How many Christians are there in Algeria?
There are 42.7 million people living in Algeria, and the number of Christians is very small – just 129,000. They make up 0.3 per cent of the population. Most of them are believers from Muslim backgrounds; the majority of the population are Muslims.
Why are Christians persecuted in Algeria?
Believers from a Muslim background face pressure from their families and communities, making it difficult to live out their faith. The state adds to this pressure by restricting freedom of religion through legal and administrative bureaucracy. The pressure and danger faced by Christians is particularly high in the rural and more conservative parts of the country.
“We see signs of a new revival. Muslims are coming to us; they are tired, and some clearly and openly say, ‘We want to know Christ.’” Muslih, a secret believerr
What’s life like for Christians in Algeria?
It’s not illegal to leave Islam, or share the gospel, but anti-blasphemy laws make it difficult for Christians to talk about their faith out of fear that their conversations may be considered blasphemous.
Churches are allowed to exist – but only if they agree to the government’s rules. These rules ensure that churches cannot hold Bible studies, host foreigner preachers or even run a Sunday school and so very few churches agree to them.
Persecution often comes from family members if a believer from a Muslim background is discovered to have become a Christian. Church leaders report that female Christians from Muslim backgrounds are sometimes placed under house-arrest by their families when their faith is discovered. They are not allowed to meet other Christians or to have any contact with them. They are not allowed to watch TV or listen to the radio as Christian channels are broadcast into Algeria.
In the Arab parts of the country, persecution is even more severe and converts risk being killed.
For Muslih, a secret believer in Algeria, following Jesus is a daily battle, but retreating is not an option. “When you are in a war, when you run, you turn your back on the enemy and they shoot you,” he says. “We’re in a battle and it’s better to keep the weapons and go to the front, maybe we can reach our goal. For sure we will have less chances when we retreat.”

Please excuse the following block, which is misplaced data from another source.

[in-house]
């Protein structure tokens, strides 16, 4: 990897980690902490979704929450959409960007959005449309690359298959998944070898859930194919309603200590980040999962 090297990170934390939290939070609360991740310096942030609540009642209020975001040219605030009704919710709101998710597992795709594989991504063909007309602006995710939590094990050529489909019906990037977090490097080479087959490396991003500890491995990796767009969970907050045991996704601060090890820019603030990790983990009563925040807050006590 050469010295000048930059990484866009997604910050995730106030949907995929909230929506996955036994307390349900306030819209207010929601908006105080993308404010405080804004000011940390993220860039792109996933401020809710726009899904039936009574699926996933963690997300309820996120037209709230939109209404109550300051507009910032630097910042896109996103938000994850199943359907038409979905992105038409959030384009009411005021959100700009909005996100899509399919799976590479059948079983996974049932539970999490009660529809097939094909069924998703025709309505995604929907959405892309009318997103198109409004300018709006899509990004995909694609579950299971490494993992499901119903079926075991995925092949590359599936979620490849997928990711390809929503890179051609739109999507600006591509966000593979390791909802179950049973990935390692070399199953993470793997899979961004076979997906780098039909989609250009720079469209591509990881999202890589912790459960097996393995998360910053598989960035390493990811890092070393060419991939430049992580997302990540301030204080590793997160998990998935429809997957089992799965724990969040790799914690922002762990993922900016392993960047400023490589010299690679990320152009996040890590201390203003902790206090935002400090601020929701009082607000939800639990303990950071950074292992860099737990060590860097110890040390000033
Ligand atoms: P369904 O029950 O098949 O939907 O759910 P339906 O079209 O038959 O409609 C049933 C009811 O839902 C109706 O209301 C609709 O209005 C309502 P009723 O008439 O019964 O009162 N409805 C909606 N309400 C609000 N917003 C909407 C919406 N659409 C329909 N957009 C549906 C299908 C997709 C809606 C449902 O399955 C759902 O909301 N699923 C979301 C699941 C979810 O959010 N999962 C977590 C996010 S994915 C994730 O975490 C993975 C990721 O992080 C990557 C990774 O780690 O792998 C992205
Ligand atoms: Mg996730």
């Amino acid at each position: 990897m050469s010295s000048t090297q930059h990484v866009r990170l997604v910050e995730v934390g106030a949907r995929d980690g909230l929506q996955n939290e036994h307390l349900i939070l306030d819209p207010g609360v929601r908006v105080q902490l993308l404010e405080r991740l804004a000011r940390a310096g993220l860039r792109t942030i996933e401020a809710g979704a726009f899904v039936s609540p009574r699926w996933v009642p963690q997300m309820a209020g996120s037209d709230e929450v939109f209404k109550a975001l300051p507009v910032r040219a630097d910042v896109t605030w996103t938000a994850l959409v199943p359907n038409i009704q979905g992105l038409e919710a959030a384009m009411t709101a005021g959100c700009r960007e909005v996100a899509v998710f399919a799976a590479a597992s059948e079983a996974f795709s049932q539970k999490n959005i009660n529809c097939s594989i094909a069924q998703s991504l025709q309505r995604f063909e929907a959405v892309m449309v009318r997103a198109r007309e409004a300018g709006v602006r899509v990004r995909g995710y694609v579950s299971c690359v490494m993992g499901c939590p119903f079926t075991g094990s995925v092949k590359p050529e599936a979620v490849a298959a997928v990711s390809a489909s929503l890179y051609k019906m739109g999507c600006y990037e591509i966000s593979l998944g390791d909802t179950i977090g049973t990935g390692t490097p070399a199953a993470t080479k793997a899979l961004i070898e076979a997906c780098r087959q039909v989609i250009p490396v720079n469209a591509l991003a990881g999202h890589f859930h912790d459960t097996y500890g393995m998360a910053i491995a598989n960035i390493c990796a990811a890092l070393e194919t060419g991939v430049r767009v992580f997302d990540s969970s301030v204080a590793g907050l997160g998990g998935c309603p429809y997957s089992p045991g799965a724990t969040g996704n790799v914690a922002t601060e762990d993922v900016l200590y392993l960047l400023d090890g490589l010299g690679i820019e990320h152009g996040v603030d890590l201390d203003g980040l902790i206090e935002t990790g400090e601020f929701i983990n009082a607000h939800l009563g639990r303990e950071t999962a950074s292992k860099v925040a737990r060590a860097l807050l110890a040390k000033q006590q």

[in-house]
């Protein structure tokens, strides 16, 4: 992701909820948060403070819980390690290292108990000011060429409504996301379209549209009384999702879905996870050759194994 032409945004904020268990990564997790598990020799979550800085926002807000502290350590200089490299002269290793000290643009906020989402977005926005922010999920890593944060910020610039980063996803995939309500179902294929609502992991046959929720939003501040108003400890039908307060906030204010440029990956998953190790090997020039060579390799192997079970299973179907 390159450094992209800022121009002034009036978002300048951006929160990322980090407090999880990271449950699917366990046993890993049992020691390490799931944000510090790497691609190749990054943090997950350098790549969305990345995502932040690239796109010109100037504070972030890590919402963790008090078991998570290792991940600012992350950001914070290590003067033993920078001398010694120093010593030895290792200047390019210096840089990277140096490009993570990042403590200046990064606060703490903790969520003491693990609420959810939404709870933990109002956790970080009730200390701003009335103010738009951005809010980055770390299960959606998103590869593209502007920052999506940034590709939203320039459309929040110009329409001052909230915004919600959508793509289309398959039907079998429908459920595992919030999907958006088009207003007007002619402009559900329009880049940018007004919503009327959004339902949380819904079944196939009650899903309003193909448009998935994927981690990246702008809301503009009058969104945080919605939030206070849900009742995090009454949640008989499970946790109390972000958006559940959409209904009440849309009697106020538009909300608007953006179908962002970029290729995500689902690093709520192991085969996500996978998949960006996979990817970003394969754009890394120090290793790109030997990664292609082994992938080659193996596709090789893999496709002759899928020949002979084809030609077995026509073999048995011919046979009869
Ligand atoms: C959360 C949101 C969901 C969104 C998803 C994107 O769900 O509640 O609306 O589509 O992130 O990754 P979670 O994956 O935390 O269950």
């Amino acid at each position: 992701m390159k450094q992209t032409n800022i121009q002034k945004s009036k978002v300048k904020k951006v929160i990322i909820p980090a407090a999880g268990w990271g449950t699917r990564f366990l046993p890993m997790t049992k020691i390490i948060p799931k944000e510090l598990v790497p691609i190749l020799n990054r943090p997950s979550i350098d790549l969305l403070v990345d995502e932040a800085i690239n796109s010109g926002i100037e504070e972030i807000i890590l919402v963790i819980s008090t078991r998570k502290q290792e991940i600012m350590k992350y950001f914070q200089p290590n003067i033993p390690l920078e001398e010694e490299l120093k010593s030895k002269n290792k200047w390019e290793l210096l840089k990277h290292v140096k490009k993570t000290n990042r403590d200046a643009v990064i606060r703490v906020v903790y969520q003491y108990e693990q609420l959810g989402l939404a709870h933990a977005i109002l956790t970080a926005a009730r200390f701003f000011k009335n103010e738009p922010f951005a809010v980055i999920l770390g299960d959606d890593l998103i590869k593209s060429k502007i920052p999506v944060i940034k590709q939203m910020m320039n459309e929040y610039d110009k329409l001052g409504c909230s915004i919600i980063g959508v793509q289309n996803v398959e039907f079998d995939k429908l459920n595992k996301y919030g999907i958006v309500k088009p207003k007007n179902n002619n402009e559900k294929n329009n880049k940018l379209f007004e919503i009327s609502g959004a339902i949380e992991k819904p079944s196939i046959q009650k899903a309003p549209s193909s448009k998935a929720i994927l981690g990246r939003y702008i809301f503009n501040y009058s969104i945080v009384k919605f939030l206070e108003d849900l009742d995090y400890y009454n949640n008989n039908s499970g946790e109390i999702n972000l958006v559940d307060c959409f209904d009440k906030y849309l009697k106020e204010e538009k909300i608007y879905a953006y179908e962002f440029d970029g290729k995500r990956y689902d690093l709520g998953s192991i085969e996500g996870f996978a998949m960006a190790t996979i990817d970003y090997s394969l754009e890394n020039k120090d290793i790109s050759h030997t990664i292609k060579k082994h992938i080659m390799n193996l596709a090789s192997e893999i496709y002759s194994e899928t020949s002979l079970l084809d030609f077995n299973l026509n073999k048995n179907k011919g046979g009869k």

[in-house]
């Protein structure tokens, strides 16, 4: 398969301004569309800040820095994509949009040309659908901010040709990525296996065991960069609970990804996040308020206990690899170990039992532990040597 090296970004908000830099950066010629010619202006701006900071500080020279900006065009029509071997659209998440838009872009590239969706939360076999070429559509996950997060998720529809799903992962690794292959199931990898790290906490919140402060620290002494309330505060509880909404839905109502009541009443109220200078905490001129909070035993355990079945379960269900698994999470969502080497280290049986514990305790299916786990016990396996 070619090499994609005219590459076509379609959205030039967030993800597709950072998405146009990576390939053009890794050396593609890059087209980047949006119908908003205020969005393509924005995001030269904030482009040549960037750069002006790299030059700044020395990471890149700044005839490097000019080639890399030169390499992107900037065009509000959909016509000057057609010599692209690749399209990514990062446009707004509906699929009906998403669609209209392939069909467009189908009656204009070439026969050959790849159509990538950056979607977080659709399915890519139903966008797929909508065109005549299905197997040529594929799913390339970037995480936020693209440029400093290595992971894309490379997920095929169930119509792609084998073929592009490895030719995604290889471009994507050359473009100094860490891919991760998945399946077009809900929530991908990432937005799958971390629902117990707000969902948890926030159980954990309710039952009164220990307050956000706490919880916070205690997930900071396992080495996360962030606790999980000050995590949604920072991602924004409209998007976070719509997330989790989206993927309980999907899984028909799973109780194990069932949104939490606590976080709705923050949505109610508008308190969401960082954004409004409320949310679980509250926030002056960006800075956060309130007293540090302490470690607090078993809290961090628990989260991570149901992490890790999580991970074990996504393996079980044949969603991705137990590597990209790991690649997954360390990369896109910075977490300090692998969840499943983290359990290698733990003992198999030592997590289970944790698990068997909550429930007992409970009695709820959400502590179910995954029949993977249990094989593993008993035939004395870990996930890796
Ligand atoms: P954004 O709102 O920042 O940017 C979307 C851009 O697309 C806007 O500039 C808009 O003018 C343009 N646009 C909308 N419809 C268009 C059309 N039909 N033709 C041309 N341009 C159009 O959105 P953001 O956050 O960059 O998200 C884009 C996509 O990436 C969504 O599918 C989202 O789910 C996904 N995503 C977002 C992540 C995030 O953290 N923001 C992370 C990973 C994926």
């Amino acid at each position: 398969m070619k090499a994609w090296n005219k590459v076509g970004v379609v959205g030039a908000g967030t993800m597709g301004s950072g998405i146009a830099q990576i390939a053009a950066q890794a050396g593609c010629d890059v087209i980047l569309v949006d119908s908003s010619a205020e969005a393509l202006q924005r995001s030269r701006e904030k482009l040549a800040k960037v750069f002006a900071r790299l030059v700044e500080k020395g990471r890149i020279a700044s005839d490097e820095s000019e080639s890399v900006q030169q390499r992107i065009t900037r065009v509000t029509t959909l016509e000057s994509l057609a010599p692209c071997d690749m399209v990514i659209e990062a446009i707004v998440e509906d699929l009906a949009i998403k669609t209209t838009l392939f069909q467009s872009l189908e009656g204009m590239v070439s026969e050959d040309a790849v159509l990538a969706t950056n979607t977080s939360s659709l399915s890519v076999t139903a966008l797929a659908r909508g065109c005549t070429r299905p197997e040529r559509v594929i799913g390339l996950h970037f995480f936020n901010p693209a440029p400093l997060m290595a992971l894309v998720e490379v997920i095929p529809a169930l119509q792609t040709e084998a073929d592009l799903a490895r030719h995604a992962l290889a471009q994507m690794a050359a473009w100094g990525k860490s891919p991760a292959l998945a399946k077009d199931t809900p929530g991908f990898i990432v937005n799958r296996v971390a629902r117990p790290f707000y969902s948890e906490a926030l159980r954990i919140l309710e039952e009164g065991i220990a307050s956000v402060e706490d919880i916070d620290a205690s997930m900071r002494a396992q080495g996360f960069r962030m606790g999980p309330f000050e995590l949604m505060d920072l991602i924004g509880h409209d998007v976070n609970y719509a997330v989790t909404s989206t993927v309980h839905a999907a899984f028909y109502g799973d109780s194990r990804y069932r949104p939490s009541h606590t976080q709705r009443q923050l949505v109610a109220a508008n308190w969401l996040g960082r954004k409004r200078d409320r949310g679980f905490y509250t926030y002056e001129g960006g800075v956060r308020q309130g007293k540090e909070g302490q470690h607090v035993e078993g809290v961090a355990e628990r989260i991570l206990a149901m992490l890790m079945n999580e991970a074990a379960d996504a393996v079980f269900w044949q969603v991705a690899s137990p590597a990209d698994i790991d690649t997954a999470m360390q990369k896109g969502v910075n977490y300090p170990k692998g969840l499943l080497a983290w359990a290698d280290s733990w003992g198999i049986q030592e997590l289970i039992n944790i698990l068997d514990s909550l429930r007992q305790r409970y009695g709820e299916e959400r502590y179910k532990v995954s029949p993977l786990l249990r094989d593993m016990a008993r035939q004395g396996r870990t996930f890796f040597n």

Muslih’s village used threats of expulsion from the community and isolation to intimidate him – threats that did not stop him from sharing the gospel and planting a house church.
The church in Algeria is growing. Most Christians in Algeria come to faith through dreams, visions and Christian broadcasts. Churches send their sermons out of the country to be broadcast back into Algeria over satellite TV.
How can I help Christians in Algeria
Please keep praying for your brothers and sisters in Algeria. Your gifts and prayers make an enormous difference to those following Jesus no matter the cost.
Open Doors partners support the church in North Africa through training, distributing Christian literature and advocating for the rights of North African believers.
*Name changed for security reasons
Is it getting harder to be a Christian in Algeria?
An increase in violence – and in particular, the violent arrests of several Christians – means that Algeria has jumped up five places on the Open Doors World Watch List, from number 22 in 2019 to number 17 in 2020.
Lord Jesus, thank You that the church in Algeria is growing. Give Your people there more opportunities and boldness to share the gospel with their communities. Continue to reveal Yourself in dreams and visions, and connect those who are new to the faith with the right people who will encourage them and help them to grow as disciples. Amen.